Warmer, dryer conditions and more frequent disturbances are taking their toll on Arctic vegetation
The Arctic tundra biome has become a hot spot of global environmental change because the vegetation and permafrost soils are strongly influenced by warming air temperatures and declining sea ice in the Arctic Ocean. In the late 1990s, global satellite observations revealed a sharp increase in the apparent productivity of tundra vegetation, a phenomenon that has come to be known as Arctic greening. Arctic greening is dynamically linked with Earth’s changing climate, interacting in complex ways with permafrost thaw, snow and sea ice change, and disturbances. However, the greening trend has not been universal, and some areas in the Arctic are even experiencing an opposite browning trend in response to disturbance and extreme weather events.
In NGEE Arctic’s 2022 National Oceanic and Atmospheric Administration Arctic Report Card essay, the team analyzed the most recent evidence for a widespread, but not universal, Arctic greening pattern: long-term satellite records derived from the Advanced Very High-Resolution Radiometer and Moderate Resolution Imaging Spectroradiometer (MODIS). The team showed that the yearly maximum tundra greenness (MaxNDVI) has increased across much of the circumpolar Arctic during 1982–2021 and 2000–2022. However, in 2022, the team observed in MODIS time series data a sharp a decline in greenness in some key areas from the record-high values set in 2020 and 2021. This decline was particularly striking in northeastern Siberia, which experienced unusually persistent summer sea ice and cooler near-surface temperatures. Other areas showed low or reversed greening signals because of record numbers of wildfires or unusually warm and dry conditions.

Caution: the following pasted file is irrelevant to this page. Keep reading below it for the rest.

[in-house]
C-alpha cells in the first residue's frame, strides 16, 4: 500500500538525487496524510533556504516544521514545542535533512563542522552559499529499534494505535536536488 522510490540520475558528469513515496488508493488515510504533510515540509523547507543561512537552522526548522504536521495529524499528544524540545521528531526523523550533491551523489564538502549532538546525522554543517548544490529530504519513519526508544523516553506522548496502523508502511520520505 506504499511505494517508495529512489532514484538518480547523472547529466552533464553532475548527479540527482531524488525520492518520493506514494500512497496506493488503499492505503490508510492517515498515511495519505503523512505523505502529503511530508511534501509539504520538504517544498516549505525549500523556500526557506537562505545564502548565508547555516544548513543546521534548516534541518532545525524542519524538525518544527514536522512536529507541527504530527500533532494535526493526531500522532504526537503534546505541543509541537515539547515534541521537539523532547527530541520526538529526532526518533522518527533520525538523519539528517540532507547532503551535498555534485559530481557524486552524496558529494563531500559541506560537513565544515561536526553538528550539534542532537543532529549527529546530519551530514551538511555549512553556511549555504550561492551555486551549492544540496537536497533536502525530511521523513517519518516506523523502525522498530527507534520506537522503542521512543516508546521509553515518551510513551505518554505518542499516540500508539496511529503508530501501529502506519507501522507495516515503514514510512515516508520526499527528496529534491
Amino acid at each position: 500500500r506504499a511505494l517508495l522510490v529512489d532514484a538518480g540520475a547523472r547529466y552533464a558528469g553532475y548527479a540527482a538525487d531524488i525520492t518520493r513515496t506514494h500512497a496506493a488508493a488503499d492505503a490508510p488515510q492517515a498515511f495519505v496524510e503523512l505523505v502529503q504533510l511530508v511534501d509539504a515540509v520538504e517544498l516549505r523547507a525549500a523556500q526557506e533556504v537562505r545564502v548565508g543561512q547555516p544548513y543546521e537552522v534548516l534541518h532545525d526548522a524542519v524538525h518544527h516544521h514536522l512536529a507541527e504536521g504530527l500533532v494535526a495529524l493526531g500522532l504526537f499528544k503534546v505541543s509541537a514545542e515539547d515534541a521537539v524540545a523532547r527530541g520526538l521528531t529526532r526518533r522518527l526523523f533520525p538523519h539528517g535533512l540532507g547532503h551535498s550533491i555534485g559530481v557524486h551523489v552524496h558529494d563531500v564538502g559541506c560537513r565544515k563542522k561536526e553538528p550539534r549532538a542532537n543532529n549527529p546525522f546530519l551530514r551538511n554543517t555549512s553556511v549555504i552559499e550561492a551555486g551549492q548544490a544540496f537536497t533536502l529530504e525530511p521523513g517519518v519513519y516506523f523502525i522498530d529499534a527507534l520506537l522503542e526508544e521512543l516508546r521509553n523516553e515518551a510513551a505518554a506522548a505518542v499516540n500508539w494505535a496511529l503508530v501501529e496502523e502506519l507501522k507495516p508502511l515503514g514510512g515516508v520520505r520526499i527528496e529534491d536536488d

The team highlighted the need to understand the local and regional variability of vegetation greenness and to parse the drivers of its complex patterns using multiscale remote sensing, especially emerging technologies such as unoccupied aerial systems. These novel platforms are useful for characterizing how fine-scale variation drives larger-scale patterns and for elucidating how extreme weather and disturbances have caused contrasting browning patterns and increased vegetation stress. Combining these novel platforms with traditional satellite monitoring allows for a more complete process understanding of Arctic change and creates a means for addressing the scaling gap betweenfield measurements and satellite-observed patterns of vegetation change.
Using multiscale remote sensing techniques, researchers are uncovering the drivers of complex Arctic greening and browning trends.
This research was supported by the Director, Office of Science, Office of Biological and Environmental Research of the US Department of Energy under Contract No. DE-AC02-05CH11231 as part of the Next-Generation Ecosystem Experiments (NGEE Arctic) project.
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